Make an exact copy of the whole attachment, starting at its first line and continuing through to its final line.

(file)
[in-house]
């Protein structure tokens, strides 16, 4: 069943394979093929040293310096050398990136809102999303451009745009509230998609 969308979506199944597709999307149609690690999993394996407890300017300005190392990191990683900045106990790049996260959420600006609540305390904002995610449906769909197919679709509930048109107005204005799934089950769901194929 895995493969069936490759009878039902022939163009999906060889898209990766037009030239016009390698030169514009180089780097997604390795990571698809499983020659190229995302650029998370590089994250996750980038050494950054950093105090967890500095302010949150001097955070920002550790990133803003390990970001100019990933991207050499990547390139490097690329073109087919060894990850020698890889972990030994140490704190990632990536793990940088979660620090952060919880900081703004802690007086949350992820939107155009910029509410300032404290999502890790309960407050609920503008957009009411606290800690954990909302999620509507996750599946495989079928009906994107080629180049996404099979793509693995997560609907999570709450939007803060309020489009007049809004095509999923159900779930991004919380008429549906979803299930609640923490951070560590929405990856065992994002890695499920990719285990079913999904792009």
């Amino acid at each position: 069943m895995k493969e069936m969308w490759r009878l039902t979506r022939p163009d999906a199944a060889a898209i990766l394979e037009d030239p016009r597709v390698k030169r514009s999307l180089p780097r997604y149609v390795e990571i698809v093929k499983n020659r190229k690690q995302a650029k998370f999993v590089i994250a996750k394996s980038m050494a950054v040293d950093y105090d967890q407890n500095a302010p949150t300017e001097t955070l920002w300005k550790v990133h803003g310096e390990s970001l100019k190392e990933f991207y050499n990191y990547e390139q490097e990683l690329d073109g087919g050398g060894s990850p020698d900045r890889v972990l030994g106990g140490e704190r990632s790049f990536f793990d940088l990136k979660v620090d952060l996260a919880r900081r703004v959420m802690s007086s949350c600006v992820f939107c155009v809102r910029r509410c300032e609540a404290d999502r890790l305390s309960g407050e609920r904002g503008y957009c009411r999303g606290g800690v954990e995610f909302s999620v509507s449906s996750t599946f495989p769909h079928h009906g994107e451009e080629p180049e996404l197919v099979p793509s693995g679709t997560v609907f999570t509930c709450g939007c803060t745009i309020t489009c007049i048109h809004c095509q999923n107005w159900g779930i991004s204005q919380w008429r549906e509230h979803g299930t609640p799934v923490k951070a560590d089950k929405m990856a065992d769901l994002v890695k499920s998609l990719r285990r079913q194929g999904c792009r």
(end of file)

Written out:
[in-house]
């Protein structure tokens, strides 16, 4: 069943394979093929040293310096050398990136809102999303451009745009509230998609 969308979506199944597709999307149609690690999993394996407890300017300005190392990191990683900045106990790049996260959420600006609540305390904002995610449906769909197919679709509930048109107005204005799934089950769901194929 895995493969069936490759009878039902022939163009999906060889898209990766037009030239016009390698030169514009180089780097997604390795990571698809499983020659190229995302650029998370590089994250996750980038050494950054950093105090967890500095302010949150001097955070920002550790990133803003390990970001100019990933991207050499990547390139490097690329073109087919060894990850020698890889972990030994140490704190990632990536793990940088979660620090952060919880900081703004802690007086949350992820939107155009910029509410300032404290999502890790309960407050609920503008957009009411606290800690954990909302999620509507996750599946495989079928009906994107080629180049996404099979793509693995997560609907999570709450939007803060309020489009007049809004095509999923159900779930991004919380008429549906979803299930609640923490951070560590929405990856065992994002890695499920990719285990079913999904792009």
């Amino acid at each position: 069943m895995k493969e069936m969308w490759r009878l039902t979506r022939p163009d999906a199944a060889a898209i990766l394979e037009d030239p016009r597709v390698k030169r514009s999307l180089p780097r997604y149609v390795e990571i698809v093929k499983n020659r190229k690690q995302a650029k998370f999993v590089i994250a996750k394996s980038m050494a950054v040293d950093y105090d967890q407890n500095a302010p949150t300017e001097t955070l920002w300005k550790v990133h803003g310096e390990s970001l100019k190392e990933f991207y050499n990191y990547e390139q490097e990683l690329d073109g087919g050398g060894s990850p020698d900045r890889v972990l030994g106990g140490e704190r990632s790049f990536f793990d940088l990136k979660v620090d952060l996260a919880r900081r703004v959420m802690s007086s949350c600006v992820f939107c155009v809102r910029r509410c300032e609540a404290d999502r890790l305390s309960g407050e609920r904002g503008y957009c009411r999303g606290g800690v954990e995610f909302s999620v509507s449906s996750t599946f495989p769909h079928h009906g994107e451009e080629p180049e996404l197919v099979p793509s693995g679709t997560v609907f999570t509930c709450g939007c803060t745009i309020t489009c007049i048109h809004c095509q999923n107005w159900g779930i991004s204005q919380w008429r549906e509230h979803g299930t609640p799934v923490k951070a560590d089950k929405m990856a065992d769901l994002v890695k499920s998609l990719r285990r079913q194929g999904c792009r």